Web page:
Nassau County to Pay; Landlord’s Insurance; Amendments in Writing

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Appeals Court orders Nassau County to pay school tax refunds

Appeals Court orders Nassau County to pay school tax refundsIn Baldwin Union Free School District v. County of Nassau, __A.D.3d__, 2013 WL 692766 (2d Dept. Feb. 27, 2013), this firm successfully represented 41 school districts in their challenge to Nassau County’s enactment of a local law that had removed the County’s obligation to pay all property tax refunds resulting from its assessing errors. According to the text of the invalidated local law, these errors had resulted in an annual refund obligation of approximately $80 million. The school districts estimated that the local law collectively threatened them with an annual refund obligation of approximately $52 million.

The Appellate Division, Second Department agreed with us that the County’s enactment violated the State Constitution and State law governing the enactment of local laws. In reaching this conclusion, the Court observed that in 1948 the State legislature had itself enacted a special law imposing the refund obligation upon the County. That special law had been enacted after the County had taken over the assessing function from the Towns of Hempstead, North Hempstead and Oyster Bay. The Court instructed that, although local governments generally have the authority to enact local laws that are inconsistent with special laws, a “county may only adopt local laws relating to the levy, collection and administration of local taxes [if the] local laws are consistent with State laws, irrespective of whether the State laws are general laws or special laws.” The Court concluded that the County’s local law therefore violated both article IX, section 2 (c)(ii)(8) of the state Constitution and Municipal Home Rule Law sec. 34(3)(a). It reversed a contrary lower court ruling and annulled the challenged law.

Landlords, check your insurance policy!

Landlords, check your insurance policy!Late last year, the highest Court of the State of New York in Bentoria Holdings, Inc. v. Travelers Indemnity Co., 20 N.Y.3d 65, 956 N.Y.S.2d 456 (2012), ruled that a building owner was not entitled to recover under an insurance policy for cracks its building sustained as a result of an excavation conducted on the neighboring lot, because the policy’s “earth movement” exclusion was expressly made applicable to “man-made” movement.

In Bentoria, Travelers Indemnity Company issued to the building owner an insurance policy covering “direct physical loss of or damage to” a building in Brooklyn. However, under the heading “EXCLUSIONS,” the policy provided:

“1. We will not pay for loss or damage caused directly or indirectly by any of the following…b. Earth movement…

(4) Earth sinking (other than sinkhole collapse), rising or shifting including soil conditions which cause settling, cracking or other disarrangement of foundations or other parts of realty. Soil conditions include contraction, expansion, freezing, thawing, erosion, and improperly compacted soil and the action of water under the ground surface;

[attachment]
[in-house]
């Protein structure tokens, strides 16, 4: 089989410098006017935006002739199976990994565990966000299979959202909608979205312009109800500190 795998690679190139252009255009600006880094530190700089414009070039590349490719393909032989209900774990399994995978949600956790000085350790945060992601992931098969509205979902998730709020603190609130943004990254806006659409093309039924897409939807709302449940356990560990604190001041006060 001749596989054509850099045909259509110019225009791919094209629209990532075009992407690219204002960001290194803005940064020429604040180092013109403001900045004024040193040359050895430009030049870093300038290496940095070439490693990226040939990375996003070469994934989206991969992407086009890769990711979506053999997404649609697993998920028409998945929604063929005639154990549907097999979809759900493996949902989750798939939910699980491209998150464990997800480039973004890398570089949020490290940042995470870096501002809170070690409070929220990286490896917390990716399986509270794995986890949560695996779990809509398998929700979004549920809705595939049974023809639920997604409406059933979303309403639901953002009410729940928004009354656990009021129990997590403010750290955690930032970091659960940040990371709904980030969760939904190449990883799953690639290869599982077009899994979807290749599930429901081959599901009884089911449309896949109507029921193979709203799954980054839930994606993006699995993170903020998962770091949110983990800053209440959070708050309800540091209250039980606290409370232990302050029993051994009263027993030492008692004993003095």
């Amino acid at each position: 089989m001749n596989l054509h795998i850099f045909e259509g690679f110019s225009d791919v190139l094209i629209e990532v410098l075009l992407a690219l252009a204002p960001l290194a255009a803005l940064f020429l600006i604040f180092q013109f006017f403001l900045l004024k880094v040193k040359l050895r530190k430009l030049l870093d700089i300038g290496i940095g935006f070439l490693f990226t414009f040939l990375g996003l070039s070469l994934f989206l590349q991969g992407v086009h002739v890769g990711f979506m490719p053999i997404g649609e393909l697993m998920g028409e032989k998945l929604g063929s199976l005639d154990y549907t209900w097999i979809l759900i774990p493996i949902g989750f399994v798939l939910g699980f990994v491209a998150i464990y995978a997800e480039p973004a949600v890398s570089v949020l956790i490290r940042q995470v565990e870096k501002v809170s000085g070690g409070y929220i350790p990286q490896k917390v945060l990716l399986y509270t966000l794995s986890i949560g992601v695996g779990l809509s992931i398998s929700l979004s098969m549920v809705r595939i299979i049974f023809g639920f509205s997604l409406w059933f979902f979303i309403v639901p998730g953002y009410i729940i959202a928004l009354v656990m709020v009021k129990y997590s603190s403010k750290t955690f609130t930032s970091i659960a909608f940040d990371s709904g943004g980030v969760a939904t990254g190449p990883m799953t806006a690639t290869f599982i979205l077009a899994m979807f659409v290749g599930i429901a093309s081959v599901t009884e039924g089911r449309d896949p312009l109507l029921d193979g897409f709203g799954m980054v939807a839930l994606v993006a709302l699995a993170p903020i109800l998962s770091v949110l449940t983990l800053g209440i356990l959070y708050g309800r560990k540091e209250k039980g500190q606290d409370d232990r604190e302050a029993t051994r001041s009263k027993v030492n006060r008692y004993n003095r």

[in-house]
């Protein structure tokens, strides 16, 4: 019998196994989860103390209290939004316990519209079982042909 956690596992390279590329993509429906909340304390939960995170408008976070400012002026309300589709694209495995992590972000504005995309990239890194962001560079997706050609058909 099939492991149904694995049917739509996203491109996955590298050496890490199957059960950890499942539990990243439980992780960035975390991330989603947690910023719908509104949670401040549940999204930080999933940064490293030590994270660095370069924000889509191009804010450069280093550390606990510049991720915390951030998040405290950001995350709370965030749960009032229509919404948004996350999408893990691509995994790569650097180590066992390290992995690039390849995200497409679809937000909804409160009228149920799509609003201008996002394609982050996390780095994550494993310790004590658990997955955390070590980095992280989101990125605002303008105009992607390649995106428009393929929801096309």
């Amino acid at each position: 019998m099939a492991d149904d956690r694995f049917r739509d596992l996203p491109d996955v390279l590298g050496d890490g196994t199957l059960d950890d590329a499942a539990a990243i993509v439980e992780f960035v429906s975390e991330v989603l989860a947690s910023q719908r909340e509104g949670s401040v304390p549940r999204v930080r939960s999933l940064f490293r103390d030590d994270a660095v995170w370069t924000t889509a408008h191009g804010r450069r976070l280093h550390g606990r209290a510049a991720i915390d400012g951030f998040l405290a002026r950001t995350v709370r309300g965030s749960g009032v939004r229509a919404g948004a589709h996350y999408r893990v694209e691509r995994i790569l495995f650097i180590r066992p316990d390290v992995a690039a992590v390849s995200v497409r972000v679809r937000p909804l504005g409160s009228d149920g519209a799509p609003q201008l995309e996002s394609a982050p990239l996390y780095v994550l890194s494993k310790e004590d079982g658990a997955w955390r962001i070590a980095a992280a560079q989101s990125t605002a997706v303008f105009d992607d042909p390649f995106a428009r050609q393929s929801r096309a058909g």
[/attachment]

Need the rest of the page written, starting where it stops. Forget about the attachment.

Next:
all whether naturally occurring or due to man made or other artificial causes.”

The building had suffered cracks as a result of an excavation being conducted on the next lot. The building owner submitted a claim, which Travelers ejected, relying on the “earth movement” exclusion. The building owner sued for breach of the policy. The Supreme Court denied Traveler’s motion for summary judgment, and the Appellate Division affirmed, but granted leave to appeal to the New York State Court of Appeals. The Court of Appeals reversed.

In reversing and granting Traveler’s motion to dismiss the insurance claim, the Court distinguished its prior 2009 holding in Pioneer Tower Owners Ass’n v. State Farm Fire & Cas. Co., which in most respects was virtually identical to this recent case. The defendant there insured a building against “accidental direct physical loss” and the building had suffered cracks and other damages resulting from excavation on an adjoining lot. The insurance company had refused to pay, relying on the earth movement exclusion very similar to the one quoted in this case, with the distinction that the last words of the earth movement exclusion here–“ all whether naturally occurring or due to man-made or other artificial causes”–were absent in the earlier decision.
In Pioneer, the building owner had argued that the policy did not clearly exclude “an excavation–the intentional removal of earth by humans,” and the Court of Appeals found that argument to be “reasonable,” and held that the earth movement exclusion did not unambiguously remove excavation damage from the coverage of the policy. In this most recent case, however, the Court of Appeals held that the same argument is not available to the building owner because the policy expressly excluded earth movement “due to man-made or other artificial causes.”

Clearly, Travelers was well aware of the Court of Appeals’ earlier decision in Pioneer and adopted language in its insurance policies to avoid the holding of that case. Landlord’s should check their insurance policies carefully to see if their policy is governed by the reasoning in Pioneer or this recent decision of Bentoria, to make sure that the proper coverage that was intended is actually in place.